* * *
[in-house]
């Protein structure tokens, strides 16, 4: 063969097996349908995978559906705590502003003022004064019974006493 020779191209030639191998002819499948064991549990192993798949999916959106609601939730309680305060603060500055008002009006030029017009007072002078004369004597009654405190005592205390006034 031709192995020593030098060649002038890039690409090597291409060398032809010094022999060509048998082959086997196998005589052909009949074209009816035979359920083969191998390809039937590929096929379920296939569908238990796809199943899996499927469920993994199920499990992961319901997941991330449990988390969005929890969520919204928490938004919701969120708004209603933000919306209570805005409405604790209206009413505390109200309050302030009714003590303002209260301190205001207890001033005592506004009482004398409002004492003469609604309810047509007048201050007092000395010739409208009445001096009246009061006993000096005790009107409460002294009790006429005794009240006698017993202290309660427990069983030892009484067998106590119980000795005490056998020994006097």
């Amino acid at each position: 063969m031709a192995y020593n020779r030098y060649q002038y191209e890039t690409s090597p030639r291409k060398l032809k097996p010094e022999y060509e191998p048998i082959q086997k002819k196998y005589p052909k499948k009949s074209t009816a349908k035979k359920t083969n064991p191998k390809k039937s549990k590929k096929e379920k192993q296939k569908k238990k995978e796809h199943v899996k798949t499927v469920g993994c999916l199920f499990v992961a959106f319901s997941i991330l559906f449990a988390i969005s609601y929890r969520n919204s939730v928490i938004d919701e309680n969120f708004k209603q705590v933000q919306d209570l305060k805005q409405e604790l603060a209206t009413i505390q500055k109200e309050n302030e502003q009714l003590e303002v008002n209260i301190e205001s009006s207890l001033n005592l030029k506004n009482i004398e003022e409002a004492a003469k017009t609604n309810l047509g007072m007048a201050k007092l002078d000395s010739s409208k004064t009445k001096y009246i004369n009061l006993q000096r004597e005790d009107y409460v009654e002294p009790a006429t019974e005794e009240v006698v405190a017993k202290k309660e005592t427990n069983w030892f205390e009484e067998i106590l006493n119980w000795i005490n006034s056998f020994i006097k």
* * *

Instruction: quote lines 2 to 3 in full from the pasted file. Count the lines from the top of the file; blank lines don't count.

């Protein structure tokens, strides 16, 4: 063969097996349908995978559906705590502003003022004064019974006493 020779191209030639191998002819499948064991549990192993798949999916959106609601939730309680305060603060500055008002009006030029017009007072002078004369004597009654405190005592205390006034 031709192995020593030098060649002038890039690409090597291409060398032809010094022999060509048998082959086997196998005589052909009949074209009816035979359920083969191998390809039937590929096929379920296939569908238990796809199943899996499927469920993994199920499990992961319901997941991330449990988390969005929890969520919204928490938004919701969120708004209603933000919306209570805005409405604790209206009413505390109200309050302030009714003590303002209260301190205001207890001033005592506004009482004398409002004492003469609604309810047509007048201050007092000395010739409208009445001096009246009061006993000096005790009107409460002294009790006429005794009240006698017993202290309660427990069983030892009484067998106590119980000795005490056998020994006097």
């Amino acid at each position: 063969m031709a192995y020593n020779r030098y060649q002038y191209e890039t690409s090597p030639r291409k060398l032809k097996p010094e022999y060509e191998p048998i082959q086997k002819k196998y005589p052909k499948k009949s074209t009816a349908k035979k359920t083969n064991p191998k390809k039937s549990k590929k096929e379920k192993q296939k569908k238990k995978e796809h199943v899996k798949t499927v469920g993994c999916l199920f499990v992961a959106f319901s997941i991330l559906f449990a988390i969005s609601y929890r969520n919204s939730v928490i938004d919701e309680n969120f708004k209603q705590v933000q919306d209570l305060k805005q409405e604790l603060a209206t009413i505390q500055k109200e309050n302030e502003q009714l003590e303002v008002n209260i301190e205001s009006s207890l001033n005592l030029k506004n009482i004398e003022e409002a004492a003469k017009t609604n309810l047509g007072m007048a201050k007092l002078d000395s010739s409208k004064t009445k001096y009246i004369n009061l006993q000096r004597e005790d009107y409460v009654e002294p009790a006429t019974e005794e009240v006698v405190a017993k202290k309660e005592t427990n069983w030892f205390e009484e067998i106590l006493n119980w000795i005490n006034s056998f020994i006097k």